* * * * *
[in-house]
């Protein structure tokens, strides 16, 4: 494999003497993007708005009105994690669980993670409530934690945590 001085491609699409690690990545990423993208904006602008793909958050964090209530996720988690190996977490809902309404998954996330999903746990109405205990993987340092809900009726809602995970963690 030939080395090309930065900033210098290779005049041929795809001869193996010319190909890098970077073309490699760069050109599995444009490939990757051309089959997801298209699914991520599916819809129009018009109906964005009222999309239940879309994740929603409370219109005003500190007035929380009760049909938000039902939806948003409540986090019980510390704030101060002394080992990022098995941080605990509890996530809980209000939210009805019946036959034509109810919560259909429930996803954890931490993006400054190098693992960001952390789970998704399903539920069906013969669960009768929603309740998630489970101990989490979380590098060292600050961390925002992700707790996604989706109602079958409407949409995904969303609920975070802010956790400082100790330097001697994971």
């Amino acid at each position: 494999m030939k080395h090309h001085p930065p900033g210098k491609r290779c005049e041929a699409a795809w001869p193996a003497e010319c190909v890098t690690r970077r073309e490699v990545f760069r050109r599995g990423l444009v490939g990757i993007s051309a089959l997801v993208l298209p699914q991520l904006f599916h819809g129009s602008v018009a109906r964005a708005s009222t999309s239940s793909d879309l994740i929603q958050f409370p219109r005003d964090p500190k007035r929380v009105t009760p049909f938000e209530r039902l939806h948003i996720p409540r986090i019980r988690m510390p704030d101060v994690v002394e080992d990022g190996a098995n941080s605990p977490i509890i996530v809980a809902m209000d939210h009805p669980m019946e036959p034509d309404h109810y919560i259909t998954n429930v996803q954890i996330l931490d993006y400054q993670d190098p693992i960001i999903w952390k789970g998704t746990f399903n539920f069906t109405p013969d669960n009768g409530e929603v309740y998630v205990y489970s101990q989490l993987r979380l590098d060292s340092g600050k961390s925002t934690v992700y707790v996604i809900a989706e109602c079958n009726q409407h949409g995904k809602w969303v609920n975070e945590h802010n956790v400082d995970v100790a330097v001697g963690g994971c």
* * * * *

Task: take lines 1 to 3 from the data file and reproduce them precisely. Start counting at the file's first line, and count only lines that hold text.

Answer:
[in-house]
């Protein structure tokens, strides 16, 4: 494999003497993007708005009105994690669980993670409530934690945590 001085491609699409690690990545990423993208904006602008793909958050964090209530996720988690190996977490809902309404998954996330999903746990109405205990993987340092809900009726809602995970963690 030939080395090309930065900033210098290779005049041929795809001869193996010319190909890098970077073309490699760069050109599995444009490939990757051309089959997801298209699914991520599916819809129009018009109906964005009222999309239940879309994740929603409370219109005003500190007035929380009760049909938000039902939806948003409540986090019980510390704030101060002394080992990022098995941080605990509890996530809980209000939210009805019946036959034509109810919560259909429930996803954890931490993006400054190098693992960001952390789970998704399903539920069906013969669960009768929603309740998630489970101990989490979380590098060292600050961390925002992700707790996604989706109602079958409407949409995904969303609920975070802010956790400082100790330097001697994971």
């Amino acid at each position: 494999m030939k080395h090309h001085p930065p900033g210098k491609r290779c005049e041929a699409a795809w001869p193996a003497e010319c190909v890098t690690r970077r073309e490699v990545f760069r050109r599995g990423l444009v490939g990757i993007s051309a089959l997801v993208l298209p699914q991520l904006f599916h819809g129009s602008v018009a109906r964005a708005s009222t999309s239940s793909d879309l994740i929603q958050f409370p219109r005003d964090p500190k007035r929380v009105t009760p049909f938000e209530r039902l939806h948003i996720p409540r986090i019980r988690m510390p704030d101060v994690v002394e080992d990022g190996a098995n941080s605990p977490i509890i996530v809980a809902m209000d939210h009805p669980m019946e036959p034509d309404h109810y919560i259909t998954n429930v996803q954890i996330l931490d993006y400054q993670d190098p693992i960001i999903w952390k789970g998704t746990f399903n539920f069906t109405p013969d669960n009768g409530e929603v309740y998630v205990y489970s101990q989490l993987r979380l590098d060292s340092g600050k961390s925002t934690v992700y707790v996604i809900a989706e109602c079958n009726q409407h949409g995904k809602w969303v609920n975070e945590h802010n956790v400082d995970v100790a330097v001697g963690g994971c």